These triangle sculptures are Park Honggu’s “Remaining” sculptures – made in his traditional style, spotted and blackened Korean Birch. The piece is finished in oil. The sculptures look like tall mountains. Do you have times of hardship and uncertainty? The mountains remind us to stay strong and steadfast. A beautiful homage to nature in the best way Park Honggu knows how: in wood.
Half Spotted "Remaining" Triangle Sculpture
Flat Bottom Half Charred Vessel
Master artist Park Honggu has been a woodworker for over half his life. His vessels are otherworldly – no machine is able to reproduce the delicate detail: the wavy edges and the kinks in the wood that have been shaved down to the exact right form. They perch on a svelte leg, and the bowl has a flat bottom. The artist uses a traditional Korean lacquer process called Ott-chil – using the all-natural sap of a Rhus tree (lacquer tree) that is renowned for its high quality. The artist has used a proprietary method to char half the bowl and meets an oil finish 3/4 of the way up the vessel. This is Park Honggu's signature. An heirloom to be passed down for generations.
Sweet Potato Jar
A stunning piece of masterful woodwork, this goguma jar (or, “sweet potato” jar for its elongated shape) is two pieces of wood joined together at the center. The top half of the goguma jar is from a Ginkgo Tree and was cut width-wise, while the bottom half is made from Pine Wood and was cut length-wise. The artist did this to get two different grain work patterns on one piece and additionally to prevent a naturally occurring crack from growing any further. He stamped his goguma jar on the bottom with a floral inlay from an abalone shell. He finished the piece with a cured lacquer 9 times (which takes weeks to do). It is one of his personal favorite works to date.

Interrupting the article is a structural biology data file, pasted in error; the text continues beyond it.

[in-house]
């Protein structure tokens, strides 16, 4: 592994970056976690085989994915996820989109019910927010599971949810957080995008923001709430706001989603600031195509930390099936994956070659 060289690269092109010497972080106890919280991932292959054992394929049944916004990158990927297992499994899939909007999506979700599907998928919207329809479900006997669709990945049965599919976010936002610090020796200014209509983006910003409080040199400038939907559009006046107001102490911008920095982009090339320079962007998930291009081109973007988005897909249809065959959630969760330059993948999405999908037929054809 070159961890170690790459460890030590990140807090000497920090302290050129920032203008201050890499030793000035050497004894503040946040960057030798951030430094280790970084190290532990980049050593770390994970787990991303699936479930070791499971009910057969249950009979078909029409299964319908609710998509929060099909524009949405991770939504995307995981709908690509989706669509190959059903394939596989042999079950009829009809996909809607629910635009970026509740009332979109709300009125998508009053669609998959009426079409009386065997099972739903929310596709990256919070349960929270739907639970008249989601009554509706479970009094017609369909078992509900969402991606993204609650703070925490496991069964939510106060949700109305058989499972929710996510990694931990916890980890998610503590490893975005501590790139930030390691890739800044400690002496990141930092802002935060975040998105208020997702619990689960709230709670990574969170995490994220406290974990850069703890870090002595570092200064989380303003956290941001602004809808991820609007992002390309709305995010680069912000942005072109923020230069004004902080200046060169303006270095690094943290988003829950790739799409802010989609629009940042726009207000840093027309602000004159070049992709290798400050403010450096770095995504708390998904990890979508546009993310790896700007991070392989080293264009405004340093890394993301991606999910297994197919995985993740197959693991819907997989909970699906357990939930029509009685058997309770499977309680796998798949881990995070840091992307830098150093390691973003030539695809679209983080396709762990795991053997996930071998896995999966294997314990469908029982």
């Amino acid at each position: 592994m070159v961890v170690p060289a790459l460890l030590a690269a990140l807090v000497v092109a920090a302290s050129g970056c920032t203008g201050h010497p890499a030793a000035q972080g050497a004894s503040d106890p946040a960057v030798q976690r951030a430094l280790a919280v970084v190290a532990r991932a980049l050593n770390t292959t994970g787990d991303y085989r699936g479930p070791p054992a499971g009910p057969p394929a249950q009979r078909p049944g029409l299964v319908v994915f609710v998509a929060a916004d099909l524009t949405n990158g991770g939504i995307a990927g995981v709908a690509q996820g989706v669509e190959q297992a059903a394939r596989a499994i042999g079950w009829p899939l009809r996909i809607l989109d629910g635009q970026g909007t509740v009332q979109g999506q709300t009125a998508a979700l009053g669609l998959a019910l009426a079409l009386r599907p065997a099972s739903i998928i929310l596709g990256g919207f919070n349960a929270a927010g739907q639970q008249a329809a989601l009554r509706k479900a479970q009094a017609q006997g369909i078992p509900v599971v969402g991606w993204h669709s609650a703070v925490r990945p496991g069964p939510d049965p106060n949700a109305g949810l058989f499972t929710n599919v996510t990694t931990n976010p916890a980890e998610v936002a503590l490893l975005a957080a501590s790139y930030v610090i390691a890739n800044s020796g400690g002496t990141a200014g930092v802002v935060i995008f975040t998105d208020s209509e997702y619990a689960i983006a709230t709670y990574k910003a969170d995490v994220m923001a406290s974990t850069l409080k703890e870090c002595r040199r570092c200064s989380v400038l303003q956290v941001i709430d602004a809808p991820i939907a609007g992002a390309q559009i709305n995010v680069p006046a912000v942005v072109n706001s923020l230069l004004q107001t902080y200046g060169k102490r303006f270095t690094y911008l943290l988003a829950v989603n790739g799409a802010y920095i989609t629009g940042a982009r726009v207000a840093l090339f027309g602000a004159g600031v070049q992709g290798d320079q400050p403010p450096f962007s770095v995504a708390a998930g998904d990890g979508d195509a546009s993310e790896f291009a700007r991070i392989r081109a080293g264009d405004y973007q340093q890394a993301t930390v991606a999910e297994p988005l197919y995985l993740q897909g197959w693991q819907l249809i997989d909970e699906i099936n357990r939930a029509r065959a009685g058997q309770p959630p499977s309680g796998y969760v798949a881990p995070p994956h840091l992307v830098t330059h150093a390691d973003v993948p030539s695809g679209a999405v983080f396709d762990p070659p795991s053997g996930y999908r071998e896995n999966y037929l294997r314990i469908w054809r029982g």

Oyster Shell Moon Jar
Kim Gyu was the pioneer who created the first wooden moon jar. Though it seems like an old-world relic, this artwork is actually the cross-section of modern ingenuity and informed technique. This incredible moon jar was turned and hand carved from Ginkgo wood – the oldest tree species in existence – and while it retains the heft and durability of lumber, the artist has painted it with a pure, white paste made from ground oyster shells to mimic the traditional ceramic moon jar. Kim Gyu has preserved the closeness to the earth, and the humility of nature, and demanded the respect it deserves through art. To be passed down for generations. 1 of 1.
The work reflects the various challenges I encounter in relationships, including communication gaps, the frustration of neglect, and my own struggles with compliance. Standards differ across individuals and even within myself, and these are elements beyond one's control. It's akin to holding a handful of sand, where the tighter one grips, the more it slips through the fingers. While the path of acceptance seems simple, resisting the urge to tighten one's grip becomes a personal challenge. This continuous cycle of making mistakes, attempting to rectify them, and inevitably falling into the trap of frustration from attempting control is subtly echoed in the canvas. The ambivalent emotions between self-doubt and self-protection are also referenced. This ongoing struggle between the dichotomy of releasing and restraining is captured within the canvas through recurring forms, the contrasts of thick paint layers and delicately trembling drawn lines, and the use of warm, muted colors through overlapping paint and stitching.
Seohui Chi is a Los Angeles-based illustrator, creating culturally-driven digital drawings with an emphasis in softer palettes and inspiration from watercolor. Chi’s signature style is drawn from her desire to preserve and capture aspects of Korean culture that she deems beautiful and distinctive. Often she seeks to incorporate traditional Korean elements into everyday, noticeable objects and landscapes. Her “SONYEO” series (translating to “girl” in Korean) explores the theme of youth and innocence; placing female figures adorned in modernized hanbok (traditional Korean clothing) in a contemporary setting. Her recent “HWAWON” series (translating to “flower garden” in Korean) is an expression of monthly flowers in the context of traditional Korean objects.
Artworks are available for purchase.
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The exhibition runs until January 2024, with a temporary break in November.